After nearly two years of flat to falling revenue, it's just plain difficult for Quest Diagnostics (NYSE:DGX) to get any positive attention, especially with the black cloud of reimbursement uncertainty hanging over its industry. To end the year, shares of BRCA test pioneers Myriad Genetics (NASDAQ:MYGN) were clobbered after a price readjustment from the Centers of Medicare and Medicade Services. The market has let shares of Quest fall to their lowest level in over two years. This could be an opportunity to pick up a great company at a very attractive price.
The years ahead are certain to be difficult for diagnostic service providers operating mainly in the U.S., like Quest. A look at the company's P/E ratio relative to its peers shows the market has taken a particularly grim view of its future.
The Centers for Medicare & Medicaid Services recently confirmed a reimbursement reduction for BRCA testing. The reduction from $2,700 to $1,438 is sure to cut heavily into Myriad's sales which depend heavily on the diagnostic. It's surprising that Quest which has a far more diverse offering is trading at a multiple just above Myriad's.
The recent operating margin spike above is somewhat misleading. In July 2013, Quest sold its rights to receive royalties from sales of ibrutinib for a pre-tax gain of $474 million. It's that one-time sale of royalty rights that boosted operating margin to a level it is not likely to reach again soon.
Joining the BRCA band
With a little help from celebrities like Angelina Jolie, Myriad Genetics has enjoyed a great deal of success with its BRCAnalysis test. This molecular diagnostic checks for specific mutations of the BRCA gene strongly associated with breast and ovarian cancer. Up until June 2013, Myriad's patent on the gene gave it a complete monopoly for an increasingly popular diagnostic with room to grow.
When the Supreme Court invalidated Myriad's claim to the gene itself, Quest and about half a dozen other diagnostic companies were ready. Now, a flurry of BRCA diagnostics are hitting the market. On December 10, Quest's unveiled its diagnostic at the San Antonio Breast Cancer Symposium.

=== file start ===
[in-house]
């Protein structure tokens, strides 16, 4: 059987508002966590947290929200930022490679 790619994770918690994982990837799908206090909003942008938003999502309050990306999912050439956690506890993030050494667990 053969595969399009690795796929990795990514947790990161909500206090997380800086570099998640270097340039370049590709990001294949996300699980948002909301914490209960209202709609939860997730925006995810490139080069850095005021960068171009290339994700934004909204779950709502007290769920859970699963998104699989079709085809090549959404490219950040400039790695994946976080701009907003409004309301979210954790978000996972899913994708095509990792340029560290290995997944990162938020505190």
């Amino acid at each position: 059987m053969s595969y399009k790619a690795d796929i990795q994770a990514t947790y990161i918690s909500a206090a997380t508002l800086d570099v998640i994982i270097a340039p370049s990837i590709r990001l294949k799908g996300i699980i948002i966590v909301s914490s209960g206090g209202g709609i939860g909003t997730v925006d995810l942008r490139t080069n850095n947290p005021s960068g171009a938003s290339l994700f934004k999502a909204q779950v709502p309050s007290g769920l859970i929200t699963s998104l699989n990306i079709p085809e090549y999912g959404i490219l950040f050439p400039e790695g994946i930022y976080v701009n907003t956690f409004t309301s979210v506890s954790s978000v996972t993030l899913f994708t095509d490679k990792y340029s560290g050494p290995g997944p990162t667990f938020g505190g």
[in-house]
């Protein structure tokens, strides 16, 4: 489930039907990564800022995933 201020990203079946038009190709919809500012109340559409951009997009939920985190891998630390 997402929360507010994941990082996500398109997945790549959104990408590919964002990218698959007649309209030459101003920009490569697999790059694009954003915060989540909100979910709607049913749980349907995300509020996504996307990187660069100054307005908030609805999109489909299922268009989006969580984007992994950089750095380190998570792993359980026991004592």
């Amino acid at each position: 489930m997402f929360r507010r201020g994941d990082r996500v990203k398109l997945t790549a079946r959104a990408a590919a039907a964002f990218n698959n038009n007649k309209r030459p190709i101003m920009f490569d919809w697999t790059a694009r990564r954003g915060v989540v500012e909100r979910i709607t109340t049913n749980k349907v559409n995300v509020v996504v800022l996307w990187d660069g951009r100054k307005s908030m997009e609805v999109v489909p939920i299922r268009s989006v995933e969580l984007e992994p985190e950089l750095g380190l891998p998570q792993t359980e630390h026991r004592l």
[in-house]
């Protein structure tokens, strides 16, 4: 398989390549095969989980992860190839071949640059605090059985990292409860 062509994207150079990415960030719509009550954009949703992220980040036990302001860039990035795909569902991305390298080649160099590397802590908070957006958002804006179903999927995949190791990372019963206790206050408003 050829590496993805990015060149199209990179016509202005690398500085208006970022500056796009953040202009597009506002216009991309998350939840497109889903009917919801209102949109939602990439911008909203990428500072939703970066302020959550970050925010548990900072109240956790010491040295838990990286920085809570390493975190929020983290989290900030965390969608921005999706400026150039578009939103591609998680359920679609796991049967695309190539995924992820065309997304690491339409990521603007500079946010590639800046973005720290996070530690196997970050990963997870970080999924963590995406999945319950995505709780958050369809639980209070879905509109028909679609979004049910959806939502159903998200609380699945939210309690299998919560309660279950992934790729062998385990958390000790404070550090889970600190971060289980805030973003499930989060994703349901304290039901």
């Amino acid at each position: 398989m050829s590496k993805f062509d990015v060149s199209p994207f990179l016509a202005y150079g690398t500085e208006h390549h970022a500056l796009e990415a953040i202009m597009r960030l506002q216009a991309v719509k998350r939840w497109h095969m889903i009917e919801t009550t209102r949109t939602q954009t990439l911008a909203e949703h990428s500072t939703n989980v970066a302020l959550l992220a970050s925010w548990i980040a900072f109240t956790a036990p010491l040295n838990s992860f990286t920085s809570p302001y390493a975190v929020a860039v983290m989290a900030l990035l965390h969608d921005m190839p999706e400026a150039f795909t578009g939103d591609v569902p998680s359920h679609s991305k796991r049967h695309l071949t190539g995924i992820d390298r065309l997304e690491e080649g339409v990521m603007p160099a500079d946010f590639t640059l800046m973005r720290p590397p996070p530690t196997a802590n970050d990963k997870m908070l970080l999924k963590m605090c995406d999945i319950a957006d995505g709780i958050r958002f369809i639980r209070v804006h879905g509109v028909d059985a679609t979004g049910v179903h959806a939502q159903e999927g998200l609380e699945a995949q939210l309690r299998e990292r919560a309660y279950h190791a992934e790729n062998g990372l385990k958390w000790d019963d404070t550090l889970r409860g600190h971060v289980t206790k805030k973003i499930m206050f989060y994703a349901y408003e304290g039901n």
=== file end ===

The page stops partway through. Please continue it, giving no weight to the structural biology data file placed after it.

What Quest's BRCAdvantage lacks in originality, it makes up for with promotion . Following the debut of BRCAdvantage, Quest co-hosted a panel discussion with senior medical correspondent for CNN, Elizabeth Cohen and "Decoding Annie Parker" director Joanna Rudnick. With over 2,100 patient service centers located across the US, it is certain to quickly gain share of a market hungry for access to BRCA testing. That is unless Myriad Genetics can win an injunction while suing Quest for patent infringement.
The Supreme Court ruling upheld some of Myriad's patents. Those upheld should be enough to keep Quest in the courts for years to come. While the BRCAdvantage test is likely to provide Quest with an overall revenue boost of up to a full percent in 2014, it could also come to a screeching halt.
Slow but steady
Quest's diverse range of diagnostic services, and locations make it far less susceptible to specific adjustments from major payers. Take for example Bio-Reference Laboratories (NASDAQ:BRLI). On November 27, 2013, it warned that earnings would be about 27% lower than expected, largely due to reimbursement pressures. The company's share price instantly plummeted 22%.
On December 19, 2013, Bio-Reference labs posted record high quarterly revenues, but the bottom line was exactly where it warned it would be. During the call, the company explained at length the various reimbursement issues concerning the handful of areas it is largely concentrated in. Although management was confident that it will regain much of what was lost in the near future, investors have not been kind. Its price sank even lower and has not yet recovered.
Hit by similar reimbursement rate and fee schedule issues, Quest noted during its latest earnings call that it would experience a price erosion of about $200 million for 2013, or about 3% of annual revenue. Its wider diversification of operations, geography, and customers might keep it from attaining rapid growth. The same diversification also buffers the effects of changes in reimbursement policies and fee schedules from government payers and private insurers.
Increasing shareholder value
During the first 10 months of 2013, the company bought back about $1 billion of its shares. Impressive as that figure is, the company will continue to return profits to shareholders. It has another $1 billion lined up, for buybacks. At recent prices that would reduce outstanding shares by a further 12%-13%. At the beginning of 2013, the company upped its quarterly dividend by 76% to $0.30 per share. At recent prices that's a yield of about 2.2%.
Quest Diagnostics is an entrenched player in a viable industry with an exciting future. Despite reimbursement issues, it generates a great deal of cash that it is returning to shareholders, and using to acquire weaker competitors.
It might not experience the rapid growth that younger companies focused solely on companion and molecular diagnostics look forward to. It also isn't likely to get hammered every time private and government payers adjust their fee schedules. Eventually, downward pressure from third party payers will give way to real demand for the types of testing the company intends to provide.